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The question I am working on is, "Consider the following.

(a) Find the angular speed of Earth's rotation about its axis. rad/s

(b) How does this rotation affect the shape of Earth?"

I am fully capable of solving part (a); however, I am not sure how to describe the effect earth's rotation on its shape. I tried to search my textbook for the answer, but could not find anything. Is there an actual effect on the shape?

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The answer is Yes. –  Serg Nov 23 '12 at 17:34
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@EMACK, definitely the rotation gives the Earth the shape of a disk, rather than a sphere. The distance to the Earth center is less on the poles than it's on the equator. It also affects the gravitation g that is measured at sea level on poles or equator. –  Serg Nov 23 '12 at 17:40
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@EMACK, The disk shape is a trade-off between gravitational force to the Earth's center, and centrifugal force due to rotation. The centrifugal force is zero on poles and the largest on the equator. But you can find much more detailed and numeric answer on the link posted by Qmechanic. –  Serg Nov 23 '12 at 18:11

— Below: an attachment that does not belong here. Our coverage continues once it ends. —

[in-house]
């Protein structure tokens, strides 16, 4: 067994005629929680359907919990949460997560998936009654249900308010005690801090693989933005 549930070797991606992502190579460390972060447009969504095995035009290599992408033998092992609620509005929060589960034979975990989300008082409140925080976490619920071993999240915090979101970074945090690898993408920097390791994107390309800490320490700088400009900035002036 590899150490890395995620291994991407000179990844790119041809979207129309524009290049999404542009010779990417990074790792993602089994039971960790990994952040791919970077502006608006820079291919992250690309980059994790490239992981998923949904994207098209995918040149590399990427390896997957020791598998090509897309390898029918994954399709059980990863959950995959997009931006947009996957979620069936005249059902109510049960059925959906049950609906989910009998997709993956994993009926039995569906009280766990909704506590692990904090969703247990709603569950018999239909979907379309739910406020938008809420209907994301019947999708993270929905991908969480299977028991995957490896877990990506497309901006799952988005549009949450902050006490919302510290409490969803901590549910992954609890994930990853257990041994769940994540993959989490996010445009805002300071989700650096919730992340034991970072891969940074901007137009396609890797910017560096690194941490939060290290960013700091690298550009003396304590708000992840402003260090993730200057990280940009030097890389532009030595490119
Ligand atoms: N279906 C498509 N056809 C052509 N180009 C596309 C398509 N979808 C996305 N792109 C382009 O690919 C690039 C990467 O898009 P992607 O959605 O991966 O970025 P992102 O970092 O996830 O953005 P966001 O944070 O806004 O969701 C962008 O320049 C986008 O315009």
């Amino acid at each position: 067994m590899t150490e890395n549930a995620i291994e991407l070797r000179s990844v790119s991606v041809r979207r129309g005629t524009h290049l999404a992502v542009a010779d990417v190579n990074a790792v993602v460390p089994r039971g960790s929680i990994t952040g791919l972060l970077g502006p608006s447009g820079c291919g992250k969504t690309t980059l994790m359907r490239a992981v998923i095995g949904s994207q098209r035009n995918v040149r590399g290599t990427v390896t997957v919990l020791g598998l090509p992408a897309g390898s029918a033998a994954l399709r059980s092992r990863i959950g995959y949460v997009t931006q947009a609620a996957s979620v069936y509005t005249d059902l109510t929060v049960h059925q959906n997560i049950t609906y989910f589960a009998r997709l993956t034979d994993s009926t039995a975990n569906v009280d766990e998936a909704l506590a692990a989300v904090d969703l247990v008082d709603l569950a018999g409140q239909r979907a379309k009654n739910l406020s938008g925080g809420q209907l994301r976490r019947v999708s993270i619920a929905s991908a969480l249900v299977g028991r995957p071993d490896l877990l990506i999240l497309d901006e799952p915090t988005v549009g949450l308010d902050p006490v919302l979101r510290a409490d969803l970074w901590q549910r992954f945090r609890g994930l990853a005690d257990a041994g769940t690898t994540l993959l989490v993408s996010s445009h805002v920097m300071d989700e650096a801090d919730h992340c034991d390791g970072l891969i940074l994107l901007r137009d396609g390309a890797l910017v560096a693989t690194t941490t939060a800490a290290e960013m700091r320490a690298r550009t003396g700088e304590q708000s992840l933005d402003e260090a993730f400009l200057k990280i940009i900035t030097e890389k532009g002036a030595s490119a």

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@EMACK: I suggest updating your title to reflect exactly what you're asking. Your current title is ambiguous; you could be asking whether the Earth's rotation affects its shape, or how it does so, or why it does so. –  Keith Thompson Nov 23 '12 at 19:27
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2 Answers

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The Earth is mostly fluid. This may seem a strange claim but the rock in the mantle behaves like an extremely viscous fluid, which is why continental drift can happen.

Anyhow, if you imagine a stationary drop of liquid it will form a sphere. This is a bit of a cheat because small drops from spheres due to surface tension not gravity, but the end results are similar. If you start the drop rotating the water at the "equator" is going to feel an outwards force due to the rotation, so the drop will change shape and get bigger around the equator while the poles flatten. This shape is known as an oblate spheroid, and indeed it's the shape of the Earth because the Earth behaves like a rotating fluid drop.

To try and calculate the change of shape is a little messy, but luckily someone has done all the hard work for you and you can find the results here.

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Is this outwards force due to rotation perhaps the centrifugal force? –  Mack Nov 23 '12 at 18:24
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Yes, it is the centrifugal force. –  Emilio Pisanty Nov 23 '12 at 19:14
    
It is a very simple problem, it is not hard at all! Just add the gravitational and centrifugal potential and equal it to a constant. –  Eduardo Guerras Valera Nov 24 '12 at 7:33